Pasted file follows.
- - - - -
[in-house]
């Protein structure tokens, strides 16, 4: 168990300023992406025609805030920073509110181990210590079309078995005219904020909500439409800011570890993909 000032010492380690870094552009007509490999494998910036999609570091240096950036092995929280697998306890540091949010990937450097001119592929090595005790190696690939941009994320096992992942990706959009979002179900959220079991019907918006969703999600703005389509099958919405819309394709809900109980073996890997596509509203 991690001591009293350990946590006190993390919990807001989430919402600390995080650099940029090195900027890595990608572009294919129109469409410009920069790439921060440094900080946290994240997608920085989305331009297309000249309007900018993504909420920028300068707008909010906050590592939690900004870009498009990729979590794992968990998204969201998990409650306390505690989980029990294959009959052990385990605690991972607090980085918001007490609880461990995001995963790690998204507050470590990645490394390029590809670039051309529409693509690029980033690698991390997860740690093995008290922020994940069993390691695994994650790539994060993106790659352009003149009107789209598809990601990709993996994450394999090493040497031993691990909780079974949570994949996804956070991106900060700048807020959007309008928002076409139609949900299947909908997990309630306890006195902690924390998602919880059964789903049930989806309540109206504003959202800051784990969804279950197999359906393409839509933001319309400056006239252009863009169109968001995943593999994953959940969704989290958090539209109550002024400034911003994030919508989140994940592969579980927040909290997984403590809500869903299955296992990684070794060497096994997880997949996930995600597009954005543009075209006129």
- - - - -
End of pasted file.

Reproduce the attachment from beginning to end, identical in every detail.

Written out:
[in-house]
């Protein structure tokens, strides 16, 4: 168990300023992406025609805030920073509110181990210590079309078995005219904020909500439409800011570890993909 000032010492380690870094552009007509490999494998910036999609570091240096950036092995929280697998306890540091949010990937450097001119592929090595005790190696690939941009994320096992992942990706959009979002179900959220079991019907918006969703999600703005389509099958919405819309394709809900109980073996890997596509509203 991690001591009293350990946590006190993390919990807001989430919402600390995080650099940029090195900027890595990608572009294919129109469409410009920069790439921060440094900080946290994240997608920085989305331009297309000249309007900018993504909420920028300068707008909010906050590592939690900004870009498009990729979590794992968990998204969201998990409650306390505690989980029990294959009959052990385990605690991972607090980085918001007490609880461990995001995963790690998204507050470590990645490394390029590809670039051309529409693509690029980033690698991390997860740690093995008290922020994940069993390691695994994650790539994060993106790659352009003149009107789209598809990601990709993996994450394999090493040497031993691990909780079974949570994949996804956070991106900060700048807020959007309008928002076409139609949900299947909908997990309630306890006195902690924390998602919880059964789903049930989806309540109206504003959202800051784990969804279950197999359906393409839509933001319309400056006239252009863009169109968001995943593999994953959940969704989290958090539209109550002024400034911003994030919508989140994940592969579980927040909290997984403590809500869903299955296992990684070794060497096994997880997949996930995600597009954005543009075209006129």